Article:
People are likely most infectious when they have symptoms, but they may spread the virus even before they feel sick.
How can I protect myself and others?
In order to best protect yourself from COVID-19, use the same preventive measures you would use to protect yourself from other respiratory illnesses, like cold and flu:
- Put distance between yourself and other people (social distancing) if COVID-19 is spreading in your community and avoid contact with people who are sick.
- Wash your hands often with soap and water for at least 20 seconds especially after you have been in a public place, or after blowing your nose, coughing, or sneezing.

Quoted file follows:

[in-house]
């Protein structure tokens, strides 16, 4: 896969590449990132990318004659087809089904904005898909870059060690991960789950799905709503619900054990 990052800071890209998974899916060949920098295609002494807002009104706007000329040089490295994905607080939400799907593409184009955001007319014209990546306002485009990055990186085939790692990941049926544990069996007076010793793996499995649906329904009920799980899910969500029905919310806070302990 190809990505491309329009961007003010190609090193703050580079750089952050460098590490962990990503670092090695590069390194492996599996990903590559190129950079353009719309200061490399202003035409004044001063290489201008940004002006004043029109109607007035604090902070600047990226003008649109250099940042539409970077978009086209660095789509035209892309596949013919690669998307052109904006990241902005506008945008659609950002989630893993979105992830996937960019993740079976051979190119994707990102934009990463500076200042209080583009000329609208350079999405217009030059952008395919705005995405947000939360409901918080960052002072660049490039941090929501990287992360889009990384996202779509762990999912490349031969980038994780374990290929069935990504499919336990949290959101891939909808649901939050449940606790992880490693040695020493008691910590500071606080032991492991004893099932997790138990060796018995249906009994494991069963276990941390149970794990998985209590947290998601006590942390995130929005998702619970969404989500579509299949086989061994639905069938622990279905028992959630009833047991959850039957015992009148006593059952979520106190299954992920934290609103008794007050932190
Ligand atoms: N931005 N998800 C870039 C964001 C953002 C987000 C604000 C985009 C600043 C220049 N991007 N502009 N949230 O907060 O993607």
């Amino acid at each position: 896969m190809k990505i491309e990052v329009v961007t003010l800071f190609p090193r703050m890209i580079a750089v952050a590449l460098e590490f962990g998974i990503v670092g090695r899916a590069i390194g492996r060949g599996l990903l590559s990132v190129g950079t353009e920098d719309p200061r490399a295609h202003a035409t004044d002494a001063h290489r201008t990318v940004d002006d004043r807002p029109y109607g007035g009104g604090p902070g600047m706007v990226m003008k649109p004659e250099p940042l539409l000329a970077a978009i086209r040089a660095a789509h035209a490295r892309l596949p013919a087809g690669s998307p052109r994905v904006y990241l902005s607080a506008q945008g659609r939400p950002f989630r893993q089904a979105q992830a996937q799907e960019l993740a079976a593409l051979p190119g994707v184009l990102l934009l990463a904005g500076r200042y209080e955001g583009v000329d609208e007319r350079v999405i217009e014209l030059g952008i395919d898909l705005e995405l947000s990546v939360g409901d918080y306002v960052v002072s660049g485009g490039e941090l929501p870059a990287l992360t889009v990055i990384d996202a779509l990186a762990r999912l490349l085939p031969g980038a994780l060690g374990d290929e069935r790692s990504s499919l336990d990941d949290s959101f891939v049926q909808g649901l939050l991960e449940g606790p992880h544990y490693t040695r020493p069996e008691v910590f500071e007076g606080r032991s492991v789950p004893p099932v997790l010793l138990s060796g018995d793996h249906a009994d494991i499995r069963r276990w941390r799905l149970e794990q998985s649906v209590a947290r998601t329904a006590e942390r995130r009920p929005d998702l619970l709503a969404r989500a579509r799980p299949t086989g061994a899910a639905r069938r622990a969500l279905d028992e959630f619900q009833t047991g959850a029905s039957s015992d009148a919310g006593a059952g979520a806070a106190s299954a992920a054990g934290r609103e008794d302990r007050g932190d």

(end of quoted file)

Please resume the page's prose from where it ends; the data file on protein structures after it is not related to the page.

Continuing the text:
- If soap and water are not readily available, use a hand sanitizer that contains at least 60% alcohol. Cover all surfaces of your hands and rub them together until they feel dry.
- Avoid touching your eyes, nose, and mouth with unwashed hands.
- Clean and disinfect surfaces and objects that you or others frequently touch.
- Thoroughly cook meat and eggs before eating and avoid consumption of raw animal products.
- Avoid contact with sick animals and animals living in wet markets.
- Get a flu shot to prevent influenza if you have not done so this season
- Choose healthy sleep, exercise and eating habits that can strengthen your immune system
- Stay informed on the latest developments about COVID-19.
- Follow advice given by your healthcare provider, your national and local public health authority or your employer on how to protect yourself and others from COVID-19.
- Video on how to wash your hands